In June 2011 the Cayman Islands government announced a proposal
to amend the Mutual Funds Law ("2009 Revision") (the
"Mutual Funds Law") to require Cayman Islands master
funds that have regulated feeder funds as part of their structure
to be subject to new registration and filing requirements. A draft
bill containing these proposals was published on 20 October 2011.
Following consultation by the Cayman Islands government and the
Cayman Islands Monetary Authority ("CIMA") with industry
experts a revised version of the bill (the "Bill") was
passed by the Legislative Assembly of the Cayman Islands on 5
Cayman Islands Master Funds – A Favoured
Master-feeder fund structures have long been favoured by fund
managers as a means of implementing a tax effective structure for
both taxable and tax-exempt investors. Most often the Cayman
Islands, with its efficient regulatory regime and high quality
service providers, is the neutral offshore jurisdiction of choice
for establishment of a master fund and its offshore feeder fund.
Although the precise figure is not known it is anticipated that
there may be over 4,000 existing master funds which may be affected
by the proposed regulations.
At present most types of Cayman Islands domiciled feeder funds
that are regulated by the Mutual Funds Law do not require a mutual
fund licence but are subject to registration and reporting
requirements under Section 4(3) of the Mutual Funds Law and must
pay annual fees to CIMA. However, the Mutual Funds Law does not
currently impose specific requirements on Cayman Islands domiciled
master funds and, since registration and reporting is not required
by mutual funds with fifteen or fewer investors, the vast majority
of Cayman Islands master funds are exempt from the existing
registration and reporting process.
New Obligations for Master Funds
The Bill, which at the time of writing has not yet been
officially published, amends the Mutual Funds Law so that:
New registration requirements will apply to Cayman Islands
incorporated or established master funds that have one or more
Cayman Islands regulated feeder funds as part of their structure.
These master funds will be required to provide CIMA with
information in a form that will be prescribed by the regulatory
The new regime is not intended to apply to master funds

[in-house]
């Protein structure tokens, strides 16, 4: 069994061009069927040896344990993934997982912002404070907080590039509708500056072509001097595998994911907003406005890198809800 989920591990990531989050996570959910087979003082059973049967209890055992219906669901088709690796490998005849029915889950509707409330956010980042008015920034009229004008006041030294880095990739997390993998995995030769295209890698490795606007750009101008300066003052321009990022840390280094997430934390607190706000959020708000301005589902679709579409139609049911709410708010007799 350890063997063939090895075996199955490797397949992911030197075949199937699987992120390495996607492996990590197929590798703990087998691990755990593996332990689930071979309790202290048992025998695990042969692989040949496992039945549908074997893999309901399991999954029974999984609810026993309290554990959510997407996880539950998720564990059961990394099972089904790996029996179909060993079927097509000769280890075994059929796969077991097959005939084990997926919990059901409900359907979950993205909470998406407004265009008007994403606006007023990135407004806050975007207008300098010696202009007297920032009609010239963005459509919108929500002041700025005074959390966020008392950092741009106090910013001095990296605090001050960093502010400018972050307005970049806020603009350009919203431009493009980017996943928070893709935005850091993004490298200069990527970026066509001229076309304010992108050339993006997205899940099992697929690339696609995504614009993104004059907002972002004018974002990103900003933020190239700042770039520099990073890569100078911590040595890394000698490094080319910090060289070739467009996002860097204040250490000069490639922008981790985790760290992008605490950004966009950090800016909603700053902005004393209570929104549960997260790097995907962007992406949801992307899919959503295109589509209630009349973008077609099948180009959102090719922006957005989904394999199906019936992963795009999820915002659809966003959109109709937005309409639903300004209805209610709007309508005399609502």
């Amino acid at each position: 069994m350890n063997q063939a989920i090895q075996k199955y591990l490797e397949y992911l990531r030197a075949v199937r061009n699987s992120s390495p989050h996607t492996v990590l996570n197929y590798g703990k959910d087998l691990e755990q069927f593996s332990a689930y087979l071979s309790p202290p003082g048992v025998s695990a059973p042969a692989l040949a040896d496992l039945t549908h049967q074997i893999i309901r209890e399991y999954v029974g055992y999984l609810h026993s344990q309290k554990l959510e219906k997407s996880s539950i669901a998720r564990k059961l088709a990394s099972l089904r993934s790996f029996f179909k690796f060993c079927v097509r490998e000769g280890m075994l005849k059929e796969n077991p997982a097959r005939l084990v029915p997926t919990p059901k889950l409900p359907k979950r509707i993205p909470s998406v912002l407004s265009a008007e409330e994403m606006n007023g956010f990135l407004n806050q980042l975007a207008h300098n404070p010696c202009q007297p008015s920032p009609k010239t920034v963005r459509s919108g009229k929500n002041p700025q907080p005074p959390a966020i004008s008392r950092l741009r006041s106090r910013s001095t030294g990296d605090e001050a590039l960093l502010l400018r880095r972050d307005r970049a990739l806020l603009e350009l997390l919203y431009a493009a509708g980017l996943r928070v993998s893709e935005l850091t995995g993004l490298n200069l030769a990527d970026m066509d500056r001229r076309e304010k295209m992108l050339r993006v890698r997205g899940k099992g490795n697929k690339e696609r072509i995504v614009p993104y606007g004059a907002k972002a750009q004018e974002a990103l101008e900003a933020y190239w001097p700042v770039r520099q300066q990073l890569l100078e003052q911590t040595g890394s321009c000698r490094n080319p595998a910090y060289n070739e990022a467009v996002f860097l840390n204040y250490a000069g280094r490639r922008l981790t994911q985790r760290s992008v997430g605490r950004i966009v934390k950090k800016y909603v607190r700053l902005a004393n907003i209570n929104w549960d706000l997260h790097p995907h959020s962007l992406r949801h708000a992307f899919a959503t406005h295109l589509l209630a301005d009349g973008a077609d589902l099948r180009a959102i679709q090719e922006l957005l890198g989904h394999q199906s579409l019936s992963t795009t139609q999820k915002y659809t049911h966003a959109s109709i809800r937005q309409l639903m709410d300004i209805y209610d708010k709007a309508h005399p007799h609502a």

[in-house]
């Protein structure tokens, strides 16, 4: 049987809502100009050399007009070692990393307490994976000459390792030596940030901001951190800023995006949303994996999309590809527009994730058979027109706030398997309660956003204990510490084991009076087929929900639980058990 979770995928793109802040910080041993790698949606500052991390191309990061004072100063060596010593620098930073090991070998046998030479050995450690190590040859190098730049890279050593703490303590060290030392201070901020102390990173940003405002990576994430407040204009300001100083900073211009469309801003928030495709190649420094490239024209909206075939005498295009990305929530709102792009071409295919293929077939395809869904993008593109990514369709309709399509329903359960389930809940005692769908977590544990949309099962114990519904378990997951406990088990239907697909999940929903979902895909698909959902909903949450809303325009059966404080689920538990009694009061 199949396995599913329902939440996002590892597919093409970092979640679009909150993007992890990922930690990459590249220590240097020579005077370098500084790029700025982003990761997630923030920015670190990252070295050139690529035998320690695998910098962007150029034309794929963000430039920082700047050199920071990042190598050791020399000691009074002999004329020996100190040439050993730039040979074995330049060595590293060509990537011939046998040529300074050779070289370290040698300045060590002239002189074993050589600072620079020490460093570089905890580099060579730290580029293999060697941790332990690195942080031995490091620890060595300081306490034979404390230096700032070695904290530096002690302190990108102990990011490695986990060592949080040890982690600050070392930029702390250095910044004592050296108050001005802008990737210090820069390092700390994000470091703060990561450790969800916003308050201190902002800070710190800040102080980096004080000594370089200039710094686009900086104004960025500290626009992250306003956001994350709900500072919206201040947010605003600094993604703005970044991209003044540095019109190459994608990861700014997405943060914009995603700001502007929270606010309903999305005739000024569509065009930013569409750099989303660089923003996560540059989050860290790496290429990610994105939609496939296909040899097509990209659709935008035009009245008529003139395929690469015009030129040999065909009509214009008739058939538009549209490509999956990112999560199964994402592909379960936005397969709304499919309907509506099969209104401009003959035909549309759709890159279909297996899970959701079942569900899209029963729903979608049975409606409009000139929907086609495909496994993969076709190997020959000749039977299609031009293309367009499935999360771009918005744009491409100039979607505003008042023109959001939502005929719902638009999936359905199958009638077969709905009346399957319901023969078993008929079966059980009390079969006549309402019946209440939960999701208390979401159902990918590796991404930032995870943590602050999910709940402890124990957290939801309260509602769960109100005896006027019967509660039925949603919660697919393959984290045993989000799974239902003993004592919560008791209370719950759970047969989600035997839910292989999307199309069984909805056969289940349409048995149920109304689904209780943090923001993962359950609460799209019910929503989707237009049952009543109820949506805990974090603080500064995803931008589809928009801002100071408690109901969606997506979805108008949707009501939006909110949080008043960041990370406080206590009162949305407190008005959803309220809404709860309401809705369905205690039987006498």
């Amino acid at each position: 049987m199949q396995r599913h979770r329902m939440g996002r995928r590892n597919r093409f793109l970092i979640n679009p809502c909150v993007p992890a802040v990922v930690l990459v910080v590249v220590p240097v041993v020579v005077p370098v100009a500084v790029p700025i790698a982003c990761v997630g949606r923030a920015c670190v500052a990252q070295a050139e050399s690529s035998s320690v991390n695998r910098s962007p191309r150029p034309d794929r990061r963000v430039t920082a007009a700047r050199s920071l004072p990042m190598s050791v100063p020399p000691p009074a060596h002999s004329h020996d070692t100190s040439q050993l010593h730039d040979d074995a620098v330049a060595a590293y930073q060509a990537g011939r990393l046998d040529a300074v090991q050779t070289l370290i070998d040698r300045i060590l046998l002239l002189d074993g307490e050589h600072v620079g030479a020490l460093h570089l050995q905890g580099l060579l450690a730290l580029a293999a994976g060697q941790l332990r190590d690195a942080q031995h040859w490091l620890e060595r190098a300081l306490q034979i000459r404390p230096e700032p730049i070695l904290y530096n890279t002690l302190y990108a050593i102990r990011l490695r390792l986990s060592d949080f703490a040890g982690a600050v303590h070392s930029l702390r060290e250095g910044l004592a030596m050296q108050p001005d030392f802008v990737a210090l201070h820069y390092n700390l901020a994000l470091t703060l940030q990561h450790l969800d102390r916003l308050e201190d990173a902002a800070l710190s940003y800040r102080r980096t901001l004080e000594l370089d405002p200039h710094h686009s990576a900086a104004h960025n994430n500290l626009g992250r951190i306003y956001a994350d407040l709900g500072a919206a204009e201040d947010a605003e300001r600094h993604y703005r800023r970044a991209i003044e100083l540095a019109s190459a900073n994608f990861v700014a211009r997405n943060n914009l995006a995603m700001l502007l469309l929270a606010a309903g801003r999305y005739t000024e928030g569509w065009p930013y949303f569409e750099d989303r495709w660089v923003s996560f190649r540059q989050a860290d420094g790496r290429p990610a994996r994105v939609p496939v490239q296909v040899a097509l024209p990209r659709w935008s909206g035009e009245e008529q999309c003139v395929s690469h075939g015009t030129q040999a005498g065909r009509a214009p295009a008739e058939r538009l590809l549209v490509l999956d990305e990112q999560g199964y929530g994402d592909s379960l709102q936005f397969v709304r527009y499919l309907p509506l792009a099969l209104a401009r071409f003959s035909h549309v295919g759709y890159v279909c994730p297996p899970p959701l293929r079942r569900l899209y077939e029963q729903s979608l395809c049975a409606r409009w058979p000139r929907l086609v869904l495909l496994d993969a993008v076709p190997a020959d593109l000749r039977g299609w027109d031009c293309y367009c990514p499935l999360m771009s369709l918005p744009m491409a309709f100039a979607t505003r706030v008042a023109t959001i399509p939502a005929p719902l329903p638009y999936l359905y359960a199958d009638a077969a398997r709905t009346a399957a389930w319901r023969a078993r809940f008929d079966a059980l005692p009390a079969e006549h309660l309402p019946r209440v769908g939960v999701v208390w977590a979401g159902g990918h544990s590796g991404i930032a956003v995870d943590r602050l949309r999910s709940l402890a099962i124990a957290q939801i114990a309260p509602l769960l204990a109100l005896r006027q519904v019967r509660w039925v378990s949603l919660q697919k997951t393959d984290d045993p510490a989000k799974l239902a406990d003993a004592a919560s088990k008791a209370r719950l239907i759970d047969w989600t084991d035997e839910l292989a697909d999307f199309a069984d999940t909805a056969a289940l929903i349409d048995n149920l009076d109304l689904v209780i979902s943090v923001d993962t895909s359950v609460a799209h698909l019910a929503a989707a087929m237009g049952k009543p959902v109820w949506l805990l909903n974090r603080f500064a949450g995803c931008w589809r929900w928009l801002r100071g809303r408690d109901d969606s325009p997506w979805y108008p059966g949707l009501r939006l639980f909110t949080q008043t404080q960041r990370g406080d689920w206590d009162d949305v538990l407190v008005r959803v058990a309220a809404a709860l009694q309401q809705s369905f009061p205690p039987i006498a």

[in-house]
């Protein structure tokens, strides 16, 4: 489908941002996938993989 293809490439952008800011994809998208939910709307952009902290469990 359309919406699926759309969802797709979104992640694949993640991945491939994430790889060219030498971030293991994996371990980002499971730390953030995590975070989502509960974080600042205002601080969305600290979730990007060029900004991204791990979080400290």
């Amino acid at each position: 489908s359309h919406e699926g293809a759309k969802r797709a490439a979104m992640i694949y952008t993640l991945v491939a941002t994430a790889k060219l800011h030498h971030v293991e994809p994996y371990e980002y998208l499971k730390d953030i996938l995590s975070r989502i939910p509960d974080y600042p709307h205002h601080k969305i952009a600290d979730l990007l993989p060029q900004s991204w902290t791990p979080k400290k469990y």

established or incorporated outside the Cayman Islands, or to
master funds without Cayman Islands regulated feeder funds, so
master funds whose Cayman Islands feeder funds have no more than
fifteen investors will not be caught by the new provisions.
Additionally, closed ended funds, which are not subject to the
Mutual Funds Law, will not be affected by these changes;
Cayman Islands incorporated or established master funds that
are caught by the changes to the Mutual Funds Law will be required
to pay an annual registration fee of approximately $3,030 USD to
Affected master funds will be required to provide CIMA with a
copy of the fund's current offering memorandum, where such a
memorandum exists, and otherwise will be required to file certain
information in the prescribed form;
Material changes to the prescribed information provided to CIMA
or to the contents of any offering document will trigger a
requirement on the master fund to resubmit the information to the
regulatory authority within a statutorily prescribed period of
Affected master funds will be required to have their accounts
audited annually by a CIMA approved auditor;
The amendments to the Mutual Funds Law mean that master funds
will not be able to take advantage of the exemption from
registration for mutual funds in which equity interests are held by
not more than fifteen investors, although unregulated feeder funds
will continue to benefit from this exemption; and
Existing master funds that are affected by the legislative
changes will not be grandfathered but will have 90 days to comply
with these new requirements once they are passed into law. This
period may be extended by regulations for a further period not
exceeding sixty days.
Timelines and Updates
Once the Bill is published in the Cayman Islands Gazette it will
become law. The next issue of the Cayman Islands Gazette is due to
be published on Monday 19 December 2011.
Further information and updates to this briefing will be posted
to the author's website,
The content of this article is intended to provide a general
guide to the subject matter. Specialist advice should be sought
about your specific circumstances.
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